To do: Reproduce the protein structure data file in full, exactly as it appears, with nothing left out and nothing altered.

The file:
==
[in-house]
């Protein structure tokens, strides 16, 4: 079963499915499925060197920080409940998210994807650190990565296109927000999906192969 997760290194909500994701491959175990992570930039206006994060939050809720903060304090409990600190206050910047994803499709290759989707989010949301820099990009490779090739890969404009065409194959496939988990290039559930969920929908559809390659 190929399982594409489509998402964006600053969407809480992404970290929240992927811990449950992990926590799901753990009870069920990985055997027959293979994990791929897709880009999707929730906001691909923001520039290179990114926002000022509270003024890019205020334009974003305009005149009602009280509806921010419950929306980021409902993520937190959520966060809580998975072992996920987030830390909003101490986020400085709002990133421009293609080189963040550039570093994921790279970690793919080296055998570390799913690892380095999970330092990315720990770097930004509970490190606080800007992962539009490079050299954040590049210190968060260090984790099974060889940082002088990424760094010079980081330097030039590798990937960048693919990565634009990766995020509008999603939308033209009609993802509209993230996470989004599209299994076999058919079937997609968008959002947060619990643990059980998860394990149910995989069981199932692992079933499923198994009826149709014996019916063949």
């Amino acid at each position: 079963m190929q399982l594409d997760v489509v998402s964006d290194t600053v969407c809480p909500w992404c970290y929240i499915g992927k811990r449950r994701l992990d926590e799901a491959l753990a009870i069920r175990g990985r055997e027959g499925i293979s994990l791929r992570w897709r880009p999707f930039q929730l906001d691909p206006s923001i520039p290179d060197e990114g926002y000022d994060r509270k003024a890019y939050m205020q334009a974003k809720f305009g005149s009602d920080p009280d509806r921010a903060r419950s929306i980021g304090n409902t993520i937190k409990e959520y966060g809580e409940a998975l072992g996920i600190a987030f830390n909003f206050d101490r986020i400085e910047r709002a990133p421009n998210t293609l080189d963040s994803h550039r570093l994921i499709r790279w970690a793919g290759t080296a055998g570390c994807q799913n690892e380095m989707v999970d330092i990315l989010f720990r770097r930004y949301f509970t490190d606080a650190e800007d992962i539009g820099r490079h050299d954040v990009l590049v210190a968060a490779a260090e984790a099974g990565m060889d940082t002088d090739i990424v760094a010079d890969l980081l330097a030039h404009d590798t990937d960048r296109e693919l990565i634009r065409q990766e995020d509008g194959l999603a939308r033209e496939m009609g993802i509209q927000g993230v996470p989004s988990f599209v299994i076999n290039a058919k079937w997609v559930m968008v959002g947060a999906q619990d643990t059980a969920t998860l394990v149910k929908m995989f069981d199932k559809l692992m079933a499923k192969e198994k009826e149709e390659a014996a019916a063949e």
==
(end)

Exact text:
[in-house]
């Protein structure tokens, strides 16, 4: 079963499915499925060197920080409940998210994807650190990565296109927000999906192969 997760290194909500994701491959175990992570930039206006994060939050809720903060304090409990600190206050910047994803499709290759989707989010949301820099990009490779090739890969404009065409194959496939988990290039559930969920929908559809390659 190929399982594409489509998402964006600053969407809480992404970290929240992927811990449950992990926590799901753990009870069920990985055997027959293979994990791929897709880009999707929730906001691909923001520039290179990114926002000022509270003024890019205020334009974003305009005149009602009280509806921010419950929306980021409902993520937190959520966060809580998975072992996920987030830390909003101490986020400085709002990133421009293609080189963040550039570093994921790279970690793919080296055998570390799913690892380095999970330092990315720990770097930004509970490190606080800007992962539009490079050299954040590049210190968060260090984790099974060889940082002088990424760094010079980081330097030039590798990937960048693919990565634009990766995020509008999603939308033209009609993802509209993230996470989004599209299994076999058919079937997609968008959002947060619990643990059980998860394990149910995989069981199932692992079933499923198994009826149709014996019916063949």
């Amino acid at each position: 079963m190929q399982l594409d997760v489509v998402s964006d290194t600053v969407c809480p909500w992404c970290y929240i499915g992927k811990r449950r994701l992990d926590e799901a491959l753990a009870i069920r175990g990985r055997e027959g499925i293979s994990l791929r992570w897709r880009p999707f930039q929730l906001d691909p206006s923001i520039p290179d060197e990114g926002y000022d994060r509270k003024a890019y939050m205020q334009a974003k809720f305009g005149s009602d920080p009280d509806r921010a903060r419950s929306i980021g304090n409902t993520i937190k409990e959520y966060g809580e409940a998975l072992g996920i600190a987030f830390n909003f206050d101490r986020i400085e910047r709002a990133p421009n998210t293609l080189d963040s994803h550039r570093l994921i499709r790279w970690a793919g290759t080296a055998g570390c994807q799913n690892e380095m989707v999970d330092i990315l989010f720990r770097r930004y949301f509970t490190d606080a650190e800007d992962i539009g820099r490079h050299d954040v990009l590049v210190a968060a490779a260090e984790a099974g990565m060889d940082t002088d090739i990424v760094a010079d890969l980081l330097a030039h404009d590798t990937d960048r296109e693919l990565i634009r065409q990766e995020d509008g194959l999603a939308r033209e496939m009609g993802i509209q927000g993230v996470p989004s988990f599209v299994i076999n290039a058919k079937w997609v559930m968008v959002g947060a999906q619990d643990t059980a969920t998860l394990v149910k929908m995989f069981d199932k559809l692992m079933a499923k192969e198994k009826e149709e390659a014996a019916a063949e």